Test System Setup
We have a bunch of cards in our graphs here today, and the main attraction, of course, is the MSI GTX 780 6GB Twin Frozr Gaming OC that we've overclocked to 1050MHz on the core and 6400MHz QDR on the memory. Alongside that, though, we also have the reference GTX 770 2GB and the recently looked at ASUS GTX 780 ROG Poseidon Platinum 3GB OC to round off the NVIDIA side of things.
As for the AMD side of things, we've got three cards, including the MSI R9 280X 6GB Twin Frozr Gaming OC running at 1200MHz on the core and 7000MHz QDR on the memory. Along with that, we've also got the Sapphire R9 290 4GB Tri-X OC and AMD R9 290X 4GB in "Uber Mode" to round things off. Let's leave it at that and see just what's going on with performance.
The FPS Numbers Explained
When we benchmark our video cards and look at the graphs, we aim to get to a certain level of FPS which we consider playable. While many may argue that the human eye can't see over 24 FPS or 30 FPS, any true gamer will tell you that as we climb higher in Frames Per Seconds (FPS), the overall gameplay feels smoother. There are three numbers we're looking out for when it comes to our benchmarks.
30 FPS - It's the minimum number we aim for when it comes to games. If you're not dropping below 30 FPS during games, you're going to have a nice and smooth gaming experience. The ideal situation is that even in a heavy fire fight, the minimum stays above 30 FPS making sure that you can continue to aim easily or turn the corner with no dramas.
60 FPS - It's the average we look for when we don't have a minimum coming at us. If we're getting an average of 60 FPS, we should have a minimum of 30 FPS or better and as mentioned above, it means we've got some smooth game play happening.
120 FPS - The new number that we've been hunting down over recent months. If you're the owner of a 120 Hz monitor, to get the most out of it you want to get around the 120 FPS mark. Moving from 60 FPS / 60 Hz to 120 FPS / 120 Hz brings with it a certain fluidity that can't really be explained, but instead has to be experienced. Of course, if you're buying a 120 Hz monitor to take advantage of 3D, an average of 120 FPS in our benchmark means that in 3D you will have an average of 60 FPS, which again means you should expect some smooth gameplay.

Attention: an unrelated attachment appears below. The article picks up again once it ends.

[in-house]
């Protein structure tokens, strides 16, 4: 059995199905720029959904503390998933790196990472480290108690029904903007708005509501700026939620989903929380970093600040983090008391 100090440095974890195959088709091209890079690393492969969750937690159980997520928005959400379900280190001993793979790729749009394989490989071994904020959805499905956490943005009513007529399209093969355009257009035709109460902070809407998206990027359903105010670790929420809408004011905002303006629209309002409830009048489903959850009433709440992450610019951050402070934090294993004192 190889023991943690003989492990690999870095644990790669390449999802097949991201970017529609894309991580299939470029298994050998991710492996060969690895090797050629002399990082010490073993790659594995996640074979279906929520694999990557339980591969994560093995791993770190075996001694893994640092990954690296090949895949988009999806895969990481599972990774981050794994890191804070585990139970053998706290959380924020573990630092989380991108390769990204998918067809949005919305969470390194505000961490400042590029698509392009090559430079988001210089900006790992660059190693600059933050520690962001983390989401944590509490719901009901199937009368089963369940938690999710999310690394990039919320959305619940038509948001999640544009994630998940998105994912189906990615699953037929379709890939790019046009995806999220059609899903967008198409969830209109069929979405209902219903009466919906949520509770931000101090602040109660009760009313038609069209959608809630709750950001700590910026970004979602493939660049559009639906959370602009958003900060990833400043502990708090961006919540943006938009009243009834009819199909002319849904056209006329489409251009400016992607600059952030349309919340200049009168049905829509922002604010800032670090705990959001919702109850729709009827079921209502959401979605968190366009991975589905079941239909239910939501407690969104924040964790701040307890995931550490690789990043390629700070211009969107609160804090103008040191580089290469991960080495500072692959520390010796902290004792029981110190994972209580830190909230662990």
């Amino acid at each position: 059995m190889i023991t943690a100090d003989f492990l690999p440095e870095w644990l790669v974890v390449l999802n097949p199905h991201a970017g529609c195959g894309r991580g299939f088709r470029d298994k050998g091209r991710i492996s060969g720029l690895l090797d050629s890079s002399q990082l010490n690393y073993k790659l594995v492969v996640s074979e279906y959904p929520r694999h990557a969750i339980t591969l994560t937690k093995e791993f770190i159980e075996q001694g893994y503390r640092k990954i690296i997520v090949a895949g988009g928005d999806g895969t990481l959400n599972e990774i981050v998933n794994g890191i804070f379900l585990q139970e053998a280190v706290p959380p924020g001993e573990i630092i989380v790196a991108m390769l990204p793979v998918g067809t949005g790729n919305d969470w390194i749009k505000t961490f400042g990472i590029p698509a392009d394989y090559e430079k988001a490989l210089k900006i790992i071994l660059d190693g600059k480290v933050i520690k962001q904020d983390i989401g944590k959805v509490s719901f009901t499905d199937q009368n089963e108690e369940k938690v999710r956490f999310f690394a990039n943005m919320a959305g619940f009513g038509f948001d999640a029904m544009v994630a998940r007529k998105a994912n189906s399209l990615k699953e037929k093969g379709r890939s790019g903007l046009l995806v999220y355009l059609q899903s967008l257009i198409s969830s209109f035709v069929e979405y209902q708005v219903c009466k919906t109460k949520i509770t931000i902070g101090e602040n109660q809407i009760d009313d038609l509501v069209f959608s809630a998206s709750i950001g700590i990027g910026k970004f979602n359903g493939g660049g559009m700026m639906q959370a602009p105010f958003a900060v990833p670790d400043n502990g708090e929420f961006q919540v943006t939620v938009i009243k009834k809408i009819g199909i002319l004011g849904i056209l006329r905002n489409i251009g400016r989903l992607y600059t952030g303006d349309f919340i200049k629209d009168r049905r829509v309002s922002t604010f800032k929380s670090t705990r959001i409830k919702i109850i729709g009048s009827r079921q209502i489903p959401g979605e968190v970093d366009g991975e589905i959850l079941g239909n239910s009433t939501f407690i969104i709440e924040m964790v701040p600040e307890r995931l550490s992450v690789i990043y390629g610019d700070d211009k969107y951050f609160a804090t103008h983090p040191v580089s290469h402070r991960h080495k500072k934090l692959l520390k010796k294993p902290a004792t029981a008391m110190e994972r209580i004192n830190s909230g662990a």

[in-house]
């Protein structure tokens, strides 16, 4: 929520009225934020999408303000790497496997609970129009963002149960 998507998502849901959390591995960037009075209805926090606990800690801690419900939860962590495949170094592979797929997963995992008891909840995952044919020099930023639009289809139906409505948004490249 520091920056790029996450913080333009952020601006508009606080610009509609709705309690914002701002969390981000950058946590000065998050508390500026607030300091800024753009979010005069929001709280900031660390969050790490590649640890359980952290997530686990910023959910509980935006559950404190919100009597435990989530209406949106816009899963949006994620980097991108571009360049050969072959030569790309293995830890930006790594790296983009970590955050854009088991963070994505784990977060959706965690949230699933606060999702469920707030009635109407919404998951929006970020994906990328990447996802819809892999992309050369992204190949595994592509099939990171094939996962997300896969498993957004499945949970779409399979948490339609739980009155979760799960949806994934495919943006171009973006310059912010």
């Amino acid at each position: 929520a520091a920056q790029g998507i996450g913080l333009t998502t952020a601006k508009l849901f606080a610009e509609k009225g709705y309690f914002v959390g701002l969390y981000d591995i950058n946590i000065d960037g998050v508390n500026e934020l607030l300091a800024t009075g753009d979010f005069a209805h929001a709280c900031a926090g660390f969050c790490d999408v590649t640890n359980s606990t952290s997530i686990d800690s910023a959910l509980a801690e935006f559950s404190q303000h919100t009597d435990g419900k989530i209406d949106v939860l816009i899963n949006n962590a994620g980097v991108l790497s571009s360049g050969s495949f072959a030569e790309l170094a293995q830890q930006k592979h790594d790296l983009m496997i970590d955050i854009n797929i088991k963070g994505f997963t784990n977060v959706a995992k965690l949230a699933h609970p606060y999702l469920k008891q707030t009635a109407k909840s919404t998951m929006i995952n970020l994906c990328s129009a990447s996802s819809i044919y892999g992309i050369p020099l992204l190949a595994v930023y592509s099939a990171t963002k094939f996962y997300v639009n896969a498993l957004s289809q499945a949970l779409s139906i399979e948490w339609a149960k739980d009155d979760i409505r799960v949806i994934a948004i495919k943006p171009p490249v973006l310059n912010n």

Why are some graphs incomplete?
Adding new game benchmarks is a long, tedious and time consuming task as every video card has to be re-tested in those new benchmarks. Because of that reason we have always just evaluated our benchmark line up every six months. To stay up to date and current with the latest benchmarks and games available, we've changed our approach to adding new benchmarks.
Our benchmark line up will progress and be updated as newer more intensive games with benchmarks comes to light. While this will mean that initially you may only see a single video card in those particular graphs, as the weeks go on and we test more and more video cards, the results will grow quickly. This will help keep our benchmark line up as up to date as possible as we introduce and remove games on a constant basis.
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- Page 1 [Introduction and Package]
- Page 2 [Video Card Details and Specifications]
- Page 3 [Test System Setup & FPS Numbers Explained]
- Page 4 [Benchmarks - 3DMark]
- Page 5 [Benchmarks - Unigine Heaven & Phantasy Star Online 2]
- Page 6 [Benchmarks – Lost Planet 2 & Just Cause 2]
- Page 7 [Benchmarks – F1 2012 & Metro Last Light]
- Page 8 [Benchmarks – Dirt Showdown & Nexuiz]
- Page 9 [Benchmarks – Sniper Elite V2 & Sleeping Dogs]
- Page 10 [Benchmarks – Hitman Absolution & Tomb Raider]
- Page 11 [Benchmarks – BioShock Infinite & Battlefield 4]
- Page 12 [Benchmarks - High Quality AA and AF]
- Page 13 [Benchmarks – 4K – 3840 x 2160 Testing]
- Page 14 [Temperature & Sound Testing]
- Page 15 [Power Consumption Testing]
- Page 16 [Pricing, Availability, and Final Thoughts]